GRIS: Explore a Surreal Watercolor Landscape in a New Video Game by Nomada Studio

 
 

GRIS is a new game designed by Nomada Studio that leads users through a surreal watercolor inspired landscape filled with crimson mountains, square trees, and overgrown ruins. The style of and thinking behind this visual experience are revolutionary. There is no danger or death in the detailed lurid pastel world, but rather, the opportunity for meditative exploration with the main character as she unlocks new worlds and abilities. The video game features an original score, which perfectly matches the tone of its soft, gestural graphics.

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The game design mimics the way watercolor pools on paper, with splotches of color often falling outside of the lines in the main character’s face, the hills she slides down or the trees that she interacts with. “In our game the scenery is very important, and sometimes takes the spotlight over the main character,” says the studio.

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GRIS is the first video game by the Barcelona-based Nomada studio, and will be released this December for both Nintendo Switch and PC.

SOURCE: Colossal

A Dozen New Stamps Celebrate Leonardo da Vinci’s Drawings

 
The head of Leda (c.1505–08), on view at Walker Art Gallery, Liverpool

The head of Leda (c.1505–08), on view at Walker Art Gallery, Liverpool

 

The innovative yet timeless drawings of Leonardo da Vinci will soon be arriving in mailboxes around the U.K., thanks to a special stamp release marking the quincentennial anniversary of the Italian artist’s death. In tandem with the special stamp edition, twelve cultural institutions throughout the United Kingdom will be showcasing a total of 144 of da Vinci’s works in the dispersed show Leonardo da Vinci: A Life in Drawing. The exhibitions opened at the beginning of February and are on view through May 6, 2019 in Glasgow, Cardiff, Bristol, Leeds, and other U.K. cities. Stamp sets are available from Royal Mail.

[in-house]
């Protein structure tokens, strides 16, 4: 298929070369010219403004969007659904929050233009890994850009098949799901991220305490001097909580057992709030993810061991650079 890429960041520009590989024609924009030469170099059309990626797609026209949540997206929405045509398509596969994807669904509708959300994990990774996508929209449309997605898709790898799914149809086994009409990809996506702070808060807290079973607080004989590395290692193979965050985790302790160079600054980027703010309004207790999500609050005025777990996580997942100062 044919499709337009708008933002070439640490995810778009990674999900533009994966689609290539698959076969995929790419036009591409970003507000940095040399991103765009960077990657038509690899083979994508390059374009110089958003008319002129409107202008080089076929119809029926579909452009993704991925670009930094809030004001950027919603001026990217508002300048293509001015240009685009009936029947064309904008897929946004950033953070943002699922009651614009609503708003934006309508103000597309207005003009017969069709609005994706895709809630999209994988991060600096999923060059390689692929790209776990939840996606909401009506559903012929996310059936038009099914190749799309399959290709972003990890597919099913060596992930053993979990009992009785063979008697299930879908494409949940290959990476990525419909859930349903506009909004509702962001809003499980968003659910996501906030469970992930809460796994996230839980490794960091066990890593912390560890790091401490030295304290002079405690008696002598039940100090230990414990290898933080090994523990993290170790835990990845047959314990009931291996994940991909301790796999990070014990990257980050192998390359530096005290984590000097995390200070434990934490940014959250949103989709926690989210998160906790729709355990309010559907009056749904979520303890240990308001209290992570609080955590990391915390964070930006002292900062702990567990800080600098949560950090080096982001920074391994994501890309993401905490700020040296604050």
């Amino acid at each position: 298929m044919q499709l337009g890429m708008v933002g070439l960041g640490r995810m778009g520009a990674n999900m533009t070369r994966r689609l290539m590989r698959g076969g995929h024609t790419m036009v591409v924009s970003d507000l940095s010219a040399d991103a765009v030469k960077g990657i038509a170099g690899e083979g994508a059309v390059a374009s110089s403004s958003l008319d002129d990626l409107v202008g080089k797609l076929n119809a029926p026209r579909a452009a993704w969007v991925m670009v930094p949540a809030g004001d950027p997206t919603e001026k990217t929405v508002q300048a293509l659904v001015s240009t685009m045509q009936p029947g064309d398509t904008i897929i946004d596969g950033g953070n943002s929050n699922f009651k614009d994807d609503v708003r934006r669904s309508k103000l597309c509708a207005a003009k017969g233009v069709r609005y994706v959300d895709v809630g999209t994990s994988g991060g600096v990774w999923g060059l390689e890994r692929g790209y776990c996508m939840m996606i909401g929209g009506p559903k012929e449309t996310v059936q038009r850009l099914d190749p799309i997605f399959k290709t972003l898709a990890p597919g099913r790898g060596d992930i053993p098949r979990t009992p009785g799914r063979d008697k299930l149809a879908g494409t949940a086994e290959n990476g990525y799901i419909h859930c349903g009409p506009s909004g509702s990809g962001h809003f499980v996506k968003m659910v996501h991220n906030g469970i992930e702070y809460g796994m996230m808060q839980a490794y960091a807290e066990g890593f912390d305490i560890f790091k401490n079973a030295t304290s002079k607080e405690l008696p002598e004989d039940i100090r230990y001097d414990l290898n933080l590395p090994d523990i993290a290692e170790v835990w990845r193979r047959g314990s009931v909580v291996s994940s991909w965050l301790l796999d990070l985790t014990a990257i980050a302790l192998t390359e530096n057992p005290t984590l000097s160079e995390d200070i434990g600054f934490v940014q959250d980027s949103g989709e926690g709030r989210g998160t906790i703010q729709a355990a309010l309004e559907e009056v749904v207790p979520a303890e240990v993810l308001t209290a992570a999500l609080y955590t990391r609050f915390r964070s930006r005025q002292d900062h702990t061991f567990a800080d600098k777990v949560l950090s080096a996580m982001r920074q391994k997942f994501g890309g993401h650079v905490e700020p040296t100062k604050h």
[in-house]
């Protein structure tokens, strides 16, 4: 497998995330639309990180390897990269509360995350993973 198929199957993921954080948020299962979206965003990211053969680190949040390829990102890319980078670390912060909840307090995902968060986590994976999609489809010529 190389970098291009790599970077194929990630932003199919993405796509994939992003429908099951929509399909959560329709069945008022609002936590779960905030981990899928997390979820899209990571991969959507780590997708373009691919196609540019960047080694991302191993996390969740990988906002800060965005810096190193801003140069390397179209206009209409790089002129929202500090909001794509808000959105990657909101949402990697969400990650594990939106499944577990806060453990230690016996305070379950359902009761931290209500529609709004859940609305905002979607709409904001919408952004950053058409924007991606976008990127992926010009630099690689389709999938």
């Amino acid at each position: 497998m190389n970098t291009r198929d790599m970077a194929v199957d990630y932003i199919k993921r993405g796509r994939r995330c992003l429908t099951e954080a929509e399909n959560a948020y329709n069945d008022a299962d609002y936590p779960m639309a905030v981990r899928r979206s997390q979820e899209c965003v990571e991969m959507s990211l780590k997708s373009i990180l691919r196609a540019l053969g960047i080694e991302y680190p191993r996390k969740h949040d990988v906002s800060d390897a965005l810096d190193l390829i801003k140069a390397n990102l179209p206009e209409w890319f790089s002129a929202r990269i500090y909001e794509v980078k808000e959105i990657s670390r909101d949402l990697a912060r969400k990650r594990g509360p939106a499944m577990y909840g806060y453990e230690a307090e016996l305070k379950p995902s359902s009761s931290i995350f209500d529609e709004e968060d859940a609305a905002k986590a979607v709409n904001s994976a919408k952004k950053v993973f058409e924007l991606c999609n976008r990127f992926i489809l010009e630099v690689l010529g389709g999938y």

The skeleton (c.1510–11) on view at Cymru/National Museum Wales, Cardiff

The skeleton (c.1510–11) on view at Cymru/National Museum Wales, Cardiff

The head of St. Philip (c.1495) on view at Millennium Gallery, Sheffield

The head of St. Philip (c.1495) on view at Millennium Gallery, Sheffield

Studies of cats (c.1517–18) on view at Bristol Museum and Art Gallery

Studies of cats (c.1517–18) on view at Bristol Museum and Art Gallery

The skull sectioned (1489), on view at Ulster Museum, Belfast

The skull sectioned (1489), on view at Ulster Museum, Belfast

The skeleton (c.1510–11) on view at Cymru/National Museum Wales, Cardiff

The skeleton (c.1510–11) on view at Cymru/National Museum Wales, Cardiff

A star-of-Bethlehem and other plants (c.1506–12), on view at Kelvingrove Art Gallery and Museum, Glasgow

A star-of-Bethlehem and other plants (c.1506–12), on view at Kelvingrove Art Gallery and Museum, Glasgow

 
The fall of light on a face (c.1488), on view at Birmingham Museum and Art Gallery

The fall of light on a face (c.1488), on view at Birmingham Museum and Art Gallery

 

SOURE: Colossal

Southampton, New York: A Private Retreat

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At first glance, it’s impossible to tell where the Old Sag Harbor Road residence is located as it’s surrounded by trees in its own private enclave. The four-story contemporary home in Southampton, New York offers an escape from real life with its peaceful landscape making it feel like a sanctuary. It was designed by Blaze Makoid Architecture, with the help of one of the homeowners who’s an interior designer with a freshly obtained architecture degree, to be a retreat perched atop of the wooded lot that comes complete with seamless indoor/outdoor living.

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A negative edge swimming pool is just steps away from the main living area, connected by floor-to-ceiling sliding glass doors that disappear.

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SOURCE: design milk

Photography courtesy of Attic Fire.

The Humanity Star

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This shiny, spherical satellite resembling a disco ball is currently traveling around our planet in an attempt to "to serve as a focal point for humanity and reminder about our fragile place in the universe".

No matter where you are in the world, or what is happening in your life, everyone will be able to see the Humanity Star in the night sky.
— Peter Beck | Founder of Rocket Lab

The satellite is made from carbon fiber and has 65 reflective panels that reflect sunlight back to Earth. The Humanity Star spins rapidly, creating a blinking flashing effect. 

The Humanity Star launched in January from New Zealand and orbits the Earth every 90 minutes. It will continue through September before it starts to decay and is pulled back into Earth's gravity, ultimately burning up on reentry. You can track in real-time the location of the satellite on a website.